Intra-platform competition is plagued by discrimination and unfair commercial practices. Since online marketplaces effectively dictate the conditions of competition in their platforms, conflicts of interest are rampant. They can incentivise platform owners to engage in discriminatory behaviour towards their customers, especially if they also act as sellers in their own market. The report draws particular attention to “Buy Boxes”, a practice first employed by Amazon and which was subsequently propagated to other platforms. The programming of the algorithm deciding which products will be placed into such boxes can contain self-preferencing tools, which can give rise to competition concerns. Another highlight is with regard to data, as TCA explains that the amount of data gathered from the activities of business users can yield competitively sensitive information which can be used in favour of the platform, for example to locate potentially lucrative business areas to which the platform can then enter. Data is also analysed regarding its role in potentially exploitative behaviour employed directly against consumers, such as through excessive data collection and targeted advertising.
TCA offers a three-pronged approach to augment the law applicable to online marketplaces. All three reflect a considerable degree of inspiration derived from the recent initiatives in the EU and the UK. The first mechanism proposes to amend the secondary legislation through the introduction of new guidance documents. For instance, TCA looks into the feasibility, in the short term, of drafting guidelines for excessive data collection and the latter’s relationship with the law on abuses of dominance. Secondly, TCA will scrutinise the possibility to develop codes of conduct applicable symmetrically, which will place transparency and clarity obligations on players across the market. Such a measure is reminiscent of both the Platform-to-Business Regulation in the EU and the recent initiatives undertaken in the UK as regards the Digital Markets Unit. Lastly, TCA will investigate avenues through which an ex-ante regulation built to tame the power of the largest platforms (“gatekeepers”) can be built. The proposal in the report, albeit preliminary, is very similar to what the European Commission published last December. In particular, TCA adopts a number of obligations (“do’s and don’ts”) from Article 6 of the Digital Markets Act, such as the necessity to create “data silos”. However, the details behind the procedure to designate undertakings as gatekeepers are unclear at this stage.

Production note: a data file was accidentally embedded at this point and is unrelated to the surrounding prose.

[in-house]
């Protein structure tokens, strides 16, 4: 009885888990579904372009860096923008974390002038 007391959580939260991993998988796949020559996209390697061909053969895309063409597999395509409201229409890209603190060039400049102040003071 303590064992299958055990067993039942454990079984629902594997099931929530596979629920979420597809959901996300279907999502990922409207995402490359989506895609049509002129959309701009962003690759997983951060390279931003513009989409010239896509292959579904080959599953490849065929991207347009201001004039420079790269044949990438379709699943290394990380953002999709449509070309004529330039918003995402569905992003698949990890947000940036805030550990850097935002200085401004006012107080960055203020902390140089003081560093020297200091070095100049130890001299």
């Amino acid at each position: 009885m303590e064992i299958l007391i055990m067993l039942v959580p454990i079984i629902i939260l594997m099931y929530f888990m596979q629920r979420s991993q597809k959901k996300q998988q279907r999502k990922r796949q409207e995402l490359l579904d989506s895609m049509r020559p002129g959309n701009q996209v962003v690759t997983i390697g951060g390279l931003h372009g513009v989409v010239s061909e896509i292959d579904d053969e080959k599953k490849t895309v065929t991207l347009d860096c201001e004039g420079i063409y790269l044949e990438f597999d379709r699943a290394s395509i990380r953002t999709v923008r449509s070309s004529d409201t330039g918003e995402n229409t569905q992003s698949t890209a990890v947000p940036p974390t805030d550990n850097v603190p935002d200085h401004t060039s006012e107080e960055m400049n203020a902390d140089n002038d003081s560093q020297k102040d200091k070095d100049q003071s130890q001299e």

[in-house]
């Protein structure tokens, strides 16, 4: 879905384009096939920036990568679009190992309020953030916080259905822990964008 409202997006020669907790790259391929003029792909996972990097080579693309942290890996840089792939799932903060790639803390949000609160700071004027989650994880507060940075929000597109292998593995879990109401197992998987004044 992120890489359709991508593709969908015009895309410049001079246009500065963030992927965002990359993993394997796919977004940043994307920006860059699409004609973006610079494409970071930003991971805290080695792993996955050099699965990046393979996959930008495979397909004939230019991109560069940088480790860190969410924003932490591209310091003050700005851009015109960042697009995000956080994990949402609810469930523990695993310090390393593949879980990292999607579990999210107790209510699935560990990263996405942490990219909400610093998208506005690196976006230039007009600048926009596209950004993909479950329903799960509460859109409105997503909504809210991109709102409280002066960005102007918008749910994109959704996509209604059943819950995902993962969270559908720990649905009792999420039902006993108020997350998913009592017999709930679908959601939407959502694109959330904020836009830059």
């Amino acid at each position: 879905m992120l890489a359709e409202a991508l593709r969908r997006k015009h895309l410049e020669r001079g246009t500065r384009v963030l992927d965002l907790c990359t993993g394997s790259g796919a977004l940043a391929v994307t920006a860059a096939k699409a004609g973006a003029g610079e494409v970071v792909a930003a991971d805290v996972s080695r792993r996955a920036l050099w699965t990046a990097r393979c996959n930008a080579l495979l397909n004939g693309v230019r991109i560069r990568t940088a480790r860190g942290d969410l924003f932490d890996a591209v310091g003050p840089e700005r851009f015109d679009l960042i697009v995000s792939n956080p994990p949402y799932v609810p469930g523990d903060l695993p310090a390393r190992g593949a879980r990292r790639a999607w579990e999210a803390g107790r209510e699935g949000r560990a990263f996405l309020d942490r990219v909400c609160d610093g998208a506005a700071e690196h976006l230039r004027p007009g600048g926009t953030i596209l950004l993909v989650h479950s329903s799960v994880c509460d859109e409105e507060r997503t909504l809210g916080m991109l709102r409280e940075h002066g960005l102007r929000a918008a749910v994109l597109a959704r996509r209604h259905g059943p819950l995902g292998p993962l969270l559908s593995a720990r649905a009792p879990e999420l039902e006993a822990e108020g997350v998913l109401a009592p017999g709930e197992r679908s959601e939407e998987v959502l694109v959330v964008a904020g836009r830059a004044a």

TCA’s long-awaited report on Turkish e-commerce markets forms a significant document with valuable insights into the latter’s current state-of-play, and yields important insights as to how the market and its players can be expected to grow, behave, and compete in the upcoming years. The report also doubles as the sketch of the competitive pressures surrounding an emerging sector in an emerging economy. It is reasonable to argue that the Turkish e-commerce market will be a particularly interesting arena for competition enforcement. As the legal landscape is poised to be largely aligned with its European counterparts, the younger and relatively underdeveloped nature of the market is sure to provide practitioners, academics, and competition enthusiasts with plenty of food for thought.